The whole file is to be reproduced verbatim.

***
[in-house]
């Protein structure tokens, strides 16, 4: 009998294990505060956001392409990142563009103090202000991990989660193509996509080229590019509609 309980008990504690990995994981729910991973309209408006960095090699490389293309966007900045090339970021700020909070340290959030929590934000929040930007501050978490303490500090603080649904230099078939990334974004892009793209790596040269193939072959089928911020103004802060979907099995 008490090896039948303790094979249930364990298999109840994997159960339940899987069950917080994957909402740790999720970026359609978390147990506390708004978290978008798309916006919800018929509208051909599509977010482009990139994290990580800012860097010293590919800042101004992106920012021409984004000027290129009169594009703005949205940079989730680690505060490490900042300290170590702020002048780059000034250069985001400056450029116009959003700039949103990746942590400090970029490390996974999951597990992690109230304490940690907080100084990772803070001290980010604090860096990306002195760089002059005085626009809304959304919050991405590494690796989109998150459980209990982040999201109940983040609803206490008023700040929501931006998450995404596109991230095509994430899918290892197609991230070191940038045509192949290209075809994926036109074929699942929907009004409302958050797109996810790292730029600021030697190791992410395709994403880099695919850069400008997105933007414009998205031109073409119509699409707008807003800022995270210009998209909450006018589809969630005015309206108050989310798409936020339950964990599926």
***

[in-house]
């Protein structure tokens, strides 16, 4: 009998294990505060956001392409990142563009103090202000991990989660193509996509080229590019509609 309980008990504690990995994981729910991973309209408006960095090699490389293309966007900045090339970021700020909070340290959030929590934000929040930007501050978490303490500090603080649904230099078939990334974004892009793209790596040269193939072959089928911020103004802060979907099995 008490090896039948303790094979249930364990298999109840994997159960339940899987069950917080994957909402740790999720970026359609978390147990506390708004978290978008798309916006919800018929509208051909599509977010482009990139994290990580800012860097010293590919800042101004992106920012021409984004000027290129009169594009703005949205940079989730680690505060490490900042300290170590702020002048780059000034250069985001400056450029116009959003700039949103990746942590400090970029490390996974999951597990992690109230304490940690907080100084990772803070001290980010604090860096990306002195760089002059005085626009809304959304919050991405590494690796989109998150459980209990982040999201109940983040609803206490008023700040929501931006998450995404596109991230095509994430899918290892197609991230070191940038045509192949290209075809994926036109074929699942929907009004409302958050797109996810790292730029600021030697190791992410395709994403880099695919850069400008997105933007414009998205031109073409119509699409707008807003800022995270210009998209909450006018589809969630005015309206108050989310798409936020339950964990599926």